- We would expect Boris Johnson to start making decisions from next week which will hopefully reset confidence in the government and provide clear leadership.
- Main issue facing the UK government is with regard to SMEs:
- 16.5 million people in the UK work for SMEs.
- Currently only 2% of applicants have received support from the government’s coronavirus package. Huge numbers of SMEs will go bust unless the government changes the terms on this package quickly.
- There is an increasing pressure to raise the government support from 80% to a 100% guarantee, as seen in Germany and Switzerland.
- The election of a new Labour leader, Sir Keir Starmer, will help the government to think more clearly about its response. Meanwhile, the UK Parliament is due back next week, allowing MPs to push the government and hold them to account.
- The UK’s own exit plan should initially focus on schools. In addition to trying to return to normality, there are a number of health consequences and child protection issues that come from having children out of school and restricted to homes.
- International coordination will be crucial, especially with other 27 European countries in order to allow travel, re-opening of supply and a resurgence of important industries such as tourism.
Ongoing Business Response to COVID-19
- Businesses should respond to the crisis focusing on three priorities:
1) People – the health and wellbeing of your people should be the number one priority. Mental wellbeing and helping to manage anxiety are equal to keeping people safe and healthy.
- Introduce a number of measures: encourage people to finish early around 4-5, get a couple of hours of physical exercise and limit screen time.
- Companies have a range of stakeholders, including shareholders, customers and suppliers, who should be treated as fairly and compassionately as employees.
- As said by businessman Andy Grove: “Bad companies are destroyed by crises, good companies survive them and great companies are improved by them.” This is only possible by prioritising your people.
2) Keeping the business running - constant scenario planning by the Crisis Management Team is key. Link all the actions and decisions to your company’s purpose and establish a healthy rhythm of internal and external communications.
3) Planning for recovery – must start this process to seize opportunities and adapt to a changing industry. This should be a separate team from the Crisis Management Team.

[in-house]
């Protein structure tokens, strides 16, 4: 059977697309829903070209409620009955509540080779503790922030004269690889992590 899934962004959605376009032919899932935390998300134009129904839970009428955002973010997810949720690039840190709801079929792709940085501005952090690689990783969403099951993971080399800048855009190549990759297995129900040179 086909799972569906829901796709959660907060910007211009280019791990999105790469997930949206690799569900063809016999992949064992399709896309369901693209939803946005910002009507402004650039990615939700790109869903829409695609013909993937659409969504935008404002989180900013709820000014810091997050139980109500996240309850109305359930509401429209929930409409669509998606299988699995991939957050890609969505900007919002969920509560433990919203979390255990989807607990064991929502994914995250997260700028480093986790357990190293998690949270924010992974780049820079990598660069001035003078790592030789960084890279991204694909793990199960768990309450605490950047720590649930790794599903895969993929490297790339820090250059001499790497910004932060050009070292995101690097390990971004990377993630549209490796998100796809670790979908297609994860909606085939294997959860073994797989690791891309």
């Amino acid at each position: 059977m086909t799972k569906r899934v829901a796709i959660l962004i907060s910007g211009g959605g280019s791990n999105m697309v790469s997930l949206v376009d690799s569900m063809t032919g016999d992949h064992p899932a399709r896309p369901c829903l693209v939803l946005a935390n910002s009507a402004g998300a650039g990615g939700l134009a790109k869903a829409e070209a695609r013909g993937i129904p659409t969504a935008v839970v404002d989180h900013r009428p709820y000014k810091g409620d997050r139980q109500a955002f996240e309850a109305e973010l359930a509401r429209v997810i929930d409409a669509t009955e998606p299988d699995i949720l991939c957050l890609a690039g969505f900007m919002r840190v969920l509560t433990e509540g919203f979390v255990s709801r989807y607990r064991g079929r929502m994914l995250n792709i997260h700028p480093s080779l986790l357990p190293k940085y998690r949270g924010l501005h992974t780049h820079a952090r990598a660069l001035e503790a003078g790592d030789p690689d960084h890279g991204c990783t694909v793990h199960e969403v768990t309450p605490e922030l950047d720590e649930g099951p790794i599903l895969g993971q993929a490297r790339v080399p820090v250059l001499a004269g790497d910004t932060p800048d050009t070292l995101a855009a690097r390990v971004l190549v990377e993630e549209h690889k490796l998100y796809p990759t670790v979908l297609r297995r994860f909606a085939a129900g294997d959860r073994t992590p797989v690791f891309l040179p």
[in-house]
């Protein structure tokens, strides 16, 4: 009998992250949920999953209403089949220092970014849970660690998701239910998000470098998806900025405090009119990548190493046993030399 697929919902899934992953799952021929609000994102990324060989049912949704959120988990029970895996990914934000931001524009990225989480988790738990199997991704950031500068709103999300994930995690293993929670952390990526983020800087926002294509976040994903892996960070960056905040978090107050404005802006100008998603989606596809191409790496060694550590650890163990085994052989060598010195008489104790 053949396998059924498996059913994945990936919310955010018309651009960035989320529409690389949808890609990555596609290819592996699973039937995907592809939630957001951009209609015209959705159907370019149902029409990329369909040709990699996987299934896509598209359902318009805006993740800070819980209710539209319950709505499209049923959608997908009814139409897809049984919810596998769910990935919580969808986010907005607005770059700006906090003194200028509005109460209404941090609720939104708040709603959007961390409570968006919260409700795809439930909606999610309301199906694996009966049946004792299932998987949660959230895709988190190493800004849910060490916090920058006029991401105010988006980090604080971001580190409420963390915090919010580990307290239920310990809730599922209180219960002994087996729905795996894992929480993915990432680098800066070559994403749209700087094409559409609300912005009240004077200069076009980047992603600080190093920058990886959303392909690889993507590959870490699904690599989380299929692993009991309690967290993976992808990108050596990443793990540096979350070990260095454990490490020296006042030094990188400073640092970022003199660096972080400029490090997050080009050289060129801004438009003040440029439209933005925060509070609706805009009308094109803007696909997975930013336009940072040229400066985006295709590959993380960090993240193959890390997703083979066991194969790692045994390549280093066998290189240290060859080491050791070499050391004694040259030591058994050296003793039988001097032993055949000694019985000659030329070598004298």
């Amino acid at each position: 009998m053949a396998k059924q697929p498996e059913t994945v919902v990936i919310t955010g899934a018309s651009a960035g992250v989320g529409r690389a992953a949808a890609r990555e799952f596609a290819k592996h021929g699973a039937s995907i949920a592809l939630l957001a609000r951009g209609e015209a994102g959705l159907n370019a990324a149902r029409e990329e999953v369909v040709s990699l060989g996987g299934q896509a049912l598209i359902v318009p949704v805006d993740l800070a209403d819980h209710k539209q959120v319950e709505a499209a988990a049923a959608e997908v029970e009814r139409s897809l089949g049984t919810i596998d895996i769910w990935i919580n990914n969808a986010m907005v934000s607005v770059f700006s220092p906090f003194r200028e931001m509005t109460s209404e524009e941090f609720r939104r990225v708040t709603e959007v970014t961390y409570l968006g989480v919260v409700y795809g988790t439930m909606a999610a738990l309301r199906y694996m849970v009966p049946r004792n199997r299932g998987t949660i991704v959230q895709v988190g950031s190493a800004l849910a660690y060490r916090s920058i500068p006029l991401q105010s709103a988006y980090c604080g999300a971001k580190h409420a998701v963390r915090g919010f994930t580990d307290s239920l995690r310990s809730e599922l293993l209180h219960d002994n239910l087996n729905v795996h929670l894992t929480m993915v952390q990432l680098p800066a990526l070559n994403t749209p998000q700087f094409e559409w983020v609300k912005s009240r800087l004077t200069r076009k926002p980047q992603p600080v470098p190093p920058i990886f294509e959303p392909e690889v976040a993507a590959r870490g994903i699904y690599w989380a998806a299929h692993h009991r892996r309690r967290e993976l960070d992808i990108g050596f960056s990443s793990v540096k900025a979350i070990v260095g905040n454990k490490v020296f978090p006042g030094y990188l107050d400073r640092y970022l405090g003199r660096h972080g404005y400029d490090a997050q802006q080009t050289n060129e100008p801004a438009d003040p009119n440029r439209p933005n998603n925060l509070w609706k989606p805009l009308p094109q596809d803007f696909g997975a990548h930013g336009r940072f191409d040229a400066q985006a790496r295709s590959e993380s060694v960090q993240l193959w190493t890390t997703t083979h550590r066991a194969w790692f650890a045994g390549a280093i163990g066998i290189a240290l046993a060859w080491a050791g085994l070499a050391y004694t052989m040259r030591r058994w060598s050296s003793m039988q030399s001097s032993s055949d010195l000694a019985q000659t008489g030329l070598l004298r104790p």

Getting people to move around again: possible scenarios for the transport sector
- In the short term, we are looking at the re-opening of cities in China to develop forecasts about the return of movement in the UK and Europe. As the lockdown in China has eased, people have continued to be cautious about taking journeys.
- The 12.5m citizens of Shenzhen have been reluctant to resume the use of public transport but walking and cycle sharing is up 150%.
- Cars are the preferred mode of transport for longer journeys.
- This follows the impact of the 2012 Olympics Games in London which saw public transport in London taking about 18 months to reach pre-game levels, as people opted for cycling and walking.
- The 2020 summer holiday season is looking less and less likely for the aviation industry.
- In terms of the economic recovery, the OBR numbers depend on the assumption of a V-shaped recovery curve. Bank of America stats are more sobering and highlight the huge pressure on consumer spending and strain on public sector budgets which will create huge challenges down the line.
- The social impact of new ways of working are hard to determine at this stage, however early research shows some interesting trends.
- 54% of people want to go back to work as before.
- 17% want to work from home full time
- Even small changes in working patterns could have a huge impact on transport and secondary economy.
As the Covid-19 crisis evolves and brings us all new challenges, we continue to support business across all sectors to navigate this period of uncertainty. We will continue this senior briefing series into the coming weeks, and welcome comments and suggestions from you as to the topics and the speakers that you would find it most helpful to hear from. In the meantime, we wish all the best to you, your colleagues and your families.